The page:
Hiking With Nietzsche: On Becoming Who You Are
(Farrar, Straus & Giroux, $26)
At age 19, John Kaag was into Friedrich Nietzsche “the way young people can be into writers and artists: utterly,” said Scott Parker in the Minneapolis Star Tribune. So he left his Pennsylvania home and headed to Basel, Switzerland, where the iconoclastic German philosopher had been a professor before fleeing to the Alps to climb, think, and write. Kaag followed the thinker’s footsteps into the mountains seeking a Nietzschean lightning bolt of inspiration; he found frostbite and a near brush with death. Two decades later, Kaag—now a philosophy professor—decided to revisit the Alps with his wife and young daughter and reflect on Nietzsche’s enduring lessons. Improbably, from that physical and intellectual uphill slog, he’s managed to produce “a book with verve.”
Hiking With Nietzsche “occasionally feels like a forced march,” but it’s more often “an invigorating excursion,” said Heller McAlpin in NPR.org. Scrambling up rocky slopes in worn sneakers, Kaag reflects on Nietzsche’s radical theories about the tension between our wild impulses and our desire for order. When Kaag visits the chalet where Nietzsche wrote his seminal works, “two vivid portraits emerge,” as we learn that the 37-year-old author faced early challenges similar to his tormented idol’s. But what, Kaag wonders, can Nietzsche teach him now that he is no longer a brooding teenager?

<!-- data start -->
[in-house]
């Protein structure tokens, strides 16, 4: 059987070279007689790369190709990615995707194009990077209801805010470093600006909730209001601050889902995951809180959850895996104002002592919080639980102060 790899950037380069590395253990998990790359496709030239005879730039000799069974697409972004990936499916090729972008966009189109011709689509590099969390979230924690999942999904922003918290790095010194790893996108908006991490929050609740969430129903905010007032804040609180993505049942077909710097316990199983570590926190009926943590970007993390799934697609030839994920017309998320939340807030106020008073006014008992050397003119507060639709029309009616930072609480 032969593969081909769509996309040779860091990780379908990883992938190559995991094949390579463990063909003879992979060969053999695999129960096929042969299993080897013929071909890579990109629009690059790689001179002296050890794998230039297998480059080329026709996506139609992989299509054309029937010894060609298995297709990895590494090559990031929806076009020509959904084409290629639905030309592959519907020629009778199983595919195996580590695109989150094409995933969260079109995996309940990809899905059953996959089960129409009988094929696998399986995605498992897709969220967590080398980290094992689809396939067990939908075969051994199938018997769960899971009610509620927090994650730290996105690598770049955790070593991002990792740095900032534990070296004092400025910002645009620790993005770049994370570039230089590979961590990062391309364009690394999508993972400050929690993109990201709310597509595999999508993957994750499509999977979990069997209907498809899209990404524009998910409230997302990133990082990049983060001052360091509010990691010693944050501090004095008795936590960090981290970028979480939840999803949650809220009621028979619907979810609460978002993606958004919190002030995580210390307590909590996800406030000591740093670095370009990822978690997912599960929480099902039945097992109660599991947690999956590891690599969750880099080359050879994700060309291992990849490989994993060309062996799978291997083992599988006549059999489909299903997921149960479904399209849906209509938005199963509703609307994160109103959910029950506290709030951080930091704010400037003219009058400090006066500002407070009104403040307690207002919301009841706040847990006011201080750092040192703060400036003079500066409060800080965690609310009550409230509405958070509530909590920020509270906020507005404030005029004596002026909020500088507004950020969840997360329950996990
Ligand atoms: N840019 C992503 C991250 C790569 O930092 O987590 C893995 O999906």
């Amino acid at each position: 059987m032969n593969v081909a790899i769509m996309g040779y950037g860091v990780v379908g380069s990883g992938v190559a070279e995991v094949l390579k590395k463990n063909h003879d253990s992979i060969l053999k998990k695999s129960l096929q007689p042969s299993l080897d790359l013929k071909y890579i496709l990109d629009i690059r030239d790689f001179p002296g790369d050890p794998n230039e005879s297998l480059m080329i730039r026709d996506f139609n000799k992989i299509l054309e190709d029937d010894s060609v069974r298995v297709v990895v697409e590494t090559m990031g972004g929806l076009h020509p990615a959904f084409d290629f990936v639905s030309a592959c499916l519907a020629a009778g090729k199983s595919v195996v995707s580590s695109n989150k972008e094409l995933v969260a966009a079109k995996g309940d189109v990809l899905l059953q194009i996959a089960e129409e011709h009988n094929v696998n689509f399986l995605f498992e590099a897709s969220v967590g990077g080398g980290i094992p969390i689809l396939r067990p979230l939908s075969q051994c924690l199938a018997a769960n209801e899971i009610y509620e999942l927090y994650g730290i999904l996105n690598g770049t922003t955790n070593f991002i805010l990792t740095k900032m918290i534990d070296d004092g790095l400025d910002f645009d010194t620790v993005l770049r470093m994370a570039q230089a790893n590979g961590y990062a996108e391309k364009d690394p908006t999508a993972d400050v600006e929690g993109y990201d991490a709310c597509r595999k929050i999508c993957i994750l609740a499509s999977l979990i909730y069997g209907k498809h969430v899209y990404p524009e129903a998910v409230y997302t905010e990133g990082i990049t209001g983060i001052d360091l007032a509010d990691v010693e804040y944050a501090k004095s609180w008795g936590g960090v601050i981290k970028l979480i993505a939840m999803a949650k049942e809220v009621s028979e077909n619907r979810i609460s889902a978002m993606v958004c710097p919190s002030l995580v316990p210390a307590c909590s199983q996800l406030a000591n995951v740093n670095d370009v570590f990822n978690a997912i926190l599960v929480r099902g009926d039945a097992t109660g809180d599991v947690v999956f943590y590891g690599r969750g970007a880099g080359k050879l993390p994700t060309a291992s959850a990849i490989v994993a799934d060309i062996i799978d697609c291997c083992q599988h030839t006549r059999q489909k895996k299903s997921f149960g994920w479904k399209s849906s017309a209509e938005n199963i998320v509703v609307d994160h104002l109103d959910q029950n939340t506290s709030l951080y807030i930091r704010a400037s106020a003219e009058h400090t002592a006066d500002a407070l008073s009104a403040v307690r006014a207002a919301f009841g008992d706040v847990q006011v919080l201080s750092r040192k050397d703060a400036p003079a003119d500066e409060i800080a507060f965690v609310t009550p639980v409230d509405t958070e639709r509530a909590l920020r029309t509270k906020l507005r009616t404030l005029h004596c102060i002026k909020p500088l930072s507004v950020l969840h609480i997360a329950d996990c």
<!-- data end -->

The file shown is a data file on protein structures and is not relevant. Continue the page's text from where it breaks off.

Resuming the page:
The answers, fortunately, transcend self-help platitudes, said Becca Rothfeld in The Atlantic. Though Kaag doesn’t embrace Nietzsche’s rejection of “the herd,” he “isn’t entirely immune to the seductions of Dionysian extremity.” He admits he sometimes still regrets having a child and wonders, when looking at a family photo, if he’s turned into “a grinning domesticated animal.” Yet he decides that such inner debates are the stuff of life, and to avoid them would be to avoid engaging with the gift of existence. It’s a soundly Nietzschean conclusion, and “a confirmation that philosophy thrives when it provides an antidote to the wholesome doldrums of sanity.” ■